A fly crawls over the still flesh.
Of what use is it to me that this man has suffered, If I am suffering now?

— Jorge Luis Borges


Swallows flutter in the rafters overhead while Jesus hangs in agony on the wall ten feet in front of me. This little pink church had been beckoning us from below for hours as we hiked the dry hills north of Zacatecas, Mexico. Now, in this child-size pew, I’m quietly absorbing graphic images of the True Faith. Just as kids from the nearby village would do every Sunday.

It’s been a long time since I’ve seen such a bloody Jesus-on-the-cross. I’m used to sanitized images portraying the crucifixion, to the point of His not looking too upset, awaiting His end with that resigned “Yeah, it’s tough job, but someone’s got to do it” expression.

This Jesus pulls no punches. He is in unspeakable pain, His face racked in torment, His body wrenched and contorted. Blood from the five wounds is everywhere, running in streams down His face, over His torso, down His legs. Nail holes gush blood, and the spear has left a gaping bloody hole in His side. Nothing is left to the imagination. Anyone can simply die for your sins, the artist is telling us, but this Jesus suffered for them, nine hours in the process according to young Mark. Plenty of time to ask what in God’s name He was doing there after schlepping that cross up the hill.

While agonized bleeding Jesuses (Jesi?) are the norm in Mexico, in my experience they’re not universal in Roman Catholic churches worldwide. In Europe, life-size statues of our Savior on the Cross are usually expurgated, even to the point of not showing any blood at all. Transylvania, Romania, where we’ve spent the last couple of months, takes a middle ground: a little blood, but no facial agony.

Bloodless Jesus, Cistercian abbey church, Cârța, Sibiu county, Romania (Barry Evans)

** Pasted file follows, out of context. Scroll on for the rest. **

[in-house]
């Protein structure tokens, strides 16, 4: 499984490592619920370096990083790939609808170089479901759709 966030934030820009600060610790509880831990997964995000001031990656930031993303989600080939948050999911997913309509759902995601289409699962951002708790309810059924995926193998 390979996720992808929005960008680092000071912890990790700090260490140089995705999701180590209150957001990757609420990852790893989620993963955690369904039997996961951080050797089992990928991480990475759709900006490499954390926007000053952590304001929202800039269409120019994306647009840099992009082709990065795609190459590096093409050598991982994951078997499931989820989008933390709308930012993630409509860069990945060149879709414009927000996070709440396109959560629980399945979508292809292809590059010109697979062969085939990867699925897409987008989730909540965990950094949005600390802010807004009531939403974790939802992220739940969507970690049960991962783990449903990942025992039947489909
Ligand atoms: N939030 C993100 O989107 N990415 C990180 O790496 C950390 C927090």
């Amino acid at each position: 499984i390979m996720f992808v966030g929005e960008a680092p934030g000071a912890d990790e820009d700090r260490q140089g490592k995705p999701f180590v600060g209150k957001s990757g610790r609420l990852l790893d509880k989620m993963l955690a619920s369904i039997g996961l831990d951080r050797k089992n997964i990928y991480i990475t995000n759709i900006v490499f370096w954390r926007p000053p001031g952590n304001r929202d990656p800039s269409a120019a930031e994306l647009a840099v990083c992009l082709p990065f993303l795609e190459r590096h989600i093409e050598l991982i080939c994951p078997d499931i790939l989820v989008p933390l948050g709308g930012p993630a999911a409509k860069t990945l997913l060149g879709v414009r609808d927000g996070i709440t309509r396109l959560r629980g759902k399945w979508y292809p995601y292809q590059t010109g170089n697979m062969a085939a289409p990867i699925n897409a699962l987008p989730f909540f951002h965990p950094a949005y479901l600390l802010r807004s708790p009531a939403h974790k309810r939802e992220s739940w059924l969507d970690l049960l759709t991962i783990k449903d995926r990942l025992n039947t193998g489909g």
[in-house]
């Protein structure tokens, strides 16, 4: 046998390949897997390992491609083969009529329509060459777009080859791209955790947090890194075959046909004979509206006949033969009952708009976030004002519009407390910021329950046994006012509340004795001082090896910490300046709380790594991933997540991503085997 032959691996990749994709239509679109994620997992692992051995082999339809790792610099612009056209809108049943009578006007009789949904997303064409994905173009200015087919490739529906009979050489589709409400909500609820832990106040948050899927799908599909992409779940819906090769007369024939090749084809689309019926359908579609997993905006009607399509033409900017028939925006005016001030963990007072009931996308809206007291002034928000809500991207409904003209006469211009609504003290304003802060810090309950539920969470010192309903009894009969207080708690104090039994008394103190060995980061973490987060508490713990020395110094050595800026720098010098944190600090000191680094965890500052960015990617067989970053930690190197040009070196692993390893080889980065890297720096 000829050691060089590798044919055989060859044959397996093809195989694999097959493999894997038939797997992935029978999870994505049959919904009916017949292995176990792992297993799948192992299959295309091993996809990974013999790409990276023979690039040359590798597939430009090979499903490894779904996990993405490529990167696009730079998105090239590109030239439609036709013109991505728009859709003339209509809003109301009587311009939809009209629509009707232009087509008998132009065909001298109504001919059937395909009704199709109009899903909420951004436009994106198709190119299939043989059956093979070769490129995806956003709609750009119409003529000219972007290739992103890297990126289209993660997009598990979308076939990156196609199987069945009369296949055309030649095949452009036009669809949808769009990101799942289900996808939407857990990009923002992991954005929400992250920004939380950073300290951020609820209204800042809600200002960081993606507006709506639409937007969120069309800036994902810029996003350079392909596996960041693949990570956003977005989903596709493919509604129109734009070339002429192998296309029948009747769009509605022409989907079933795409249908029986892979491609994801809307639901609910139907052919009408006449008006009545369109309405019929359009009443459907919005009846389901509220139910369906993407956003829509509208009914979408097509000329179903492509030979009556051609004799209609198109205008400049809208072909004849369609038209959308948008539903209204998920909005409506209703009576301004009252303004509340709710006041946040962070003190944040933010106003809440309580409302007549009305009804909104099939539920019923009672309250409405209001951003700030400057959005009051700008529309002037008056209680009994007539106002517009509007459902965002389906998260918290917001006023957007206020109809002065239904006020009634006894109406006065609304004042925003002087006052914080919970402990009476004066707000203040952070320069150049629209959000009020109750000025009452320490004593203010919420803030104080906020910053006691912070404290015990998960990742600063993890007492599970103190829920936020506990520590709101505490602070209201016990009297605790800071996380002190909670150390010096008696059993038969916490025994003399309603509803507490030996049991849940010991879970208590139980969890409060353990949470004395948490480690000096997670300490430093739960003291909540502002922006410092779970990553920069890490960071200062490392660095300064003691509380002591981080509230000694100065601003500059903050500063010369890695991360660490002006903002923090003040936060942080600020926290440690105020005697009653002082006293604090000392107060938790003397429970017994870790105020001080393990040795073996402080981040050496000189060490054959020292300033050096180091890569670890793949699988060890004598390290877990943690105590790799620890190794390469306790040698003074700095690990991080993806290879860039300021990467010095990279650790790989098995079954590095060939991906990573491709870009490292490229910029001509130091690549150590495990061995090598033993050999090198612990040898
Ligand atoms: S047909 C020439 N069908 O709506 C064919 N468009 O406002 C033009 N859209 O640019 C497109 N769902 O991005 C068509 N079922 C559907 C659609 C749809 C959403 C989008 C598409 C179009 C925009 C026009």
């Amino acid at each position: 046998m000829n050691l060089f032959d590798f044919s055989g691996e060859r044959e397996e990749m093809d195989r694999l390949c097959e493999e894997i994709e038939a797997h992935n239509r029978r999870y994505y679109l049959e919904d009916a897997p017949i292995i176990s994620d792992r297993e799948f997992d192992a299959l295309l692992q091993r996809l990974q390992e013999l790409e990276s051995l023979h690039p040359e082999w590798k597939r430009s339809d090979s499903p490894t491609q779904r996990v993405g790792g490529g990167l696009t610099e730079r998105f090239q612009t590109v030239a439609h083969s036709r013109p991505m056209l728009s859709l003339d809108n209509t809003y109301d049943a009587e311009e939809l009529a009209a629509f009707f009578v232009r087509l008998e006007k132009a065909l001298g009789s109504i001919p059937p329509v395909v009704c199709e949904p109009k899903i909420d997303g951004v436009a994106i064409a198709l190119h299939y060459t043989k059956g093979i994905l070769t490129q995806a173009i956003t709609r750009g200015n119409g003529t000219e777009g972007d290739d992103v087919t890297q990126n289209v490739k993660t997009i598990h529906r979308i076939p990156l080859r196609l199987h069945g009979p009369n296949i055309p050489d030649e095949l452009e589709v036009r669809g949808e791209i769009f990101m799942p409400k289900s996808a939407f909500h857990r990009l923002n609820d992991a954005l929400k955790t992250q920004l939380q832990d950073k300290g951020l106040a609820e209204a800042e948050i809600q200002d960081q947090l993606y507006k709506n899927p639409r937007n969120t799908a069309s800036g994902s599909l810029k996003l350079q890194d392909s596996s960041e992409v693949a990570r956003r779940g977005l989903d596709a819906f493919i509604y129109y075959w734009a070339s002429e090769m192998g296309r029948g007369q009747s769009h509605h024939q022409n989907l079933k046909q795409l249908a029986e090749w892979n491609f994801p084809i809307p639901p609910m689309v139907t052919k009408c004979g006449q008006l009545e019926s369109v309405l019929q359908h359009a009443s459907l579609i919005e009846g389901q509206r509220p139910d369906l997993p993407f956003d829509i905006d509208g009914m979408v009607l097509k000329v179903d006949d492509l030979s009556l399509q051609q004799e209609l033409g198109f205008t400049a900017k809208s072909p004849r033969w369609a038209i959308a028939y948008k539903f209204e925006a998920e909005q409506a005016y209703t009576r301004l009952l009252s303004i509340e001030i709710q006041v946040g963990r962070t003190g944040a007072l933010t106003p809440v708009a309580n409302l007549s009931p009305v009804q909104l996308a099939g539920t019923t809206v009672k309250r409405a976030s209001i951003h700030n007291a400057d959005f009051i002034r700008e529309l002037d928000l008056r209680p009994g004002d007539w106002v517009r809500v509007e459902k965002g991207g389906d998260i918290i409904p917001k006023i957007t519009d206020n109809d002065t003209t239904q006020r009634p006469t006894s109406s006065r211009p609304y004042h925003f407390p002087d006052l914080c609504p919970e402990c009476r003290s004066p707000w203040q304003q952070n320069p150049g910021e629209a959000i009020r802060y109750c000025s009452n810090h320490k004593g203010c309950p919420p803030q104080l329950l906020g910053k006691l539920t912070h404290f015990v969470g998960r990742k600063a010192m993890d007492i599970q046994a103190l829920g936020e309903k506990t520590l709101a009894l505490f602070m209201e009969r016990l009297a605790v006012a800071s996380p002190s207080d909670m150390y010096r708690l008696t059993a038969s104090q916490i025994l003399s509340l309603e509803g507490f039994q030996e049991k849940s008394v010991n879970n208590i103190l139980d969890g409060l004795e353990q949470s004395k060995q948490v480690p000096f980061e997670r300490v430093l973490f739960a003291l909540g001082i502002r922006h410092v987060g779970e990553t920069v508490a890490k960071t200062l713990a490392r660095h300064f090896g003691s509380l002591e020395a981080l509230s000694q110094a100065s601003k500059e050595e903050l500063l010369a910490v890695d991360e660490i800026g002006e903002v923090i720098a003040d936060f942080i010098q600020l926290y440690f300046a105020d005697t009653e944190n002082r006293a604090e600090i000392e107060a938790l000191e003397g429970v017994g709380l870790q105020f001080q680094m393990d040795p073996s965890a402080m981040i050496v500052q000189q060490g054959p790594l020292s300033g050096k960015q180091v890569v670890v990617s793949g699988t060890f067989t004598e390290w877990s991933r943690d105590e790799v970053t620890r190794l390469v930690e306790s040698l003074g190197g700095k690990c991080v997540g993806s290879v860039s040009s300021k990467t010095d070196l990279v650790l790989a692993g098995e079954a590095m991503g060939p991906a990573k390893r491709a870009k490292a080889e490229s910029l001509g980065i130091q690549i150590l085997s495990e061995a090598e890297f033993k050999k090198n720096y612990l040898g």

You notice this when you’re sitting quietly in Catholic churches. Louisa and I rarely pass a church — of any denomination — without spending time inside, taking in the history of the place, striving to feel the presence of thousands upon thousands of worshippers who have preceded us in this special place — special not because it’s holy, whatever that means (for me, either everything is holy or nothing is), but because the inside of a place of worship is just different from the outside world: quieter, cooler, darker, gentler.

Back to Jesus-as-Savior. “Christ died for your sins” I’ve been told, starting with an evangelist pastor over 60 years ago. Even then I recall thinking, “I wish He’d checked with me first, I could have saved Him the bother.” Not that I was trying to be contrary, just that it never made sense to me, the whole mess about God creating a Son for the sole purpose of getting Him tortured to death by mankind to convince himself — God — that mankind was really OK. That’s just me though, I’d rather be a lost soul than a saved soul, given the options.

All this by way of saying, theology aside, that I think it’s morally indefensible to subject kids to images of the crucifixion. At the very least, some sort of notice should precede such images: The image you are about to see depicts graphic torture and is not suitable for young people. When I think of all the images we do try to keep from our children — nudity, violence, cruelty, the ravages of warfare — it seems hypocritical to bring them face to face with Jesus hanging in torment on the cross. Perhaps adding a little kicker that they’re now going to have to live with: He’s there because of your sins.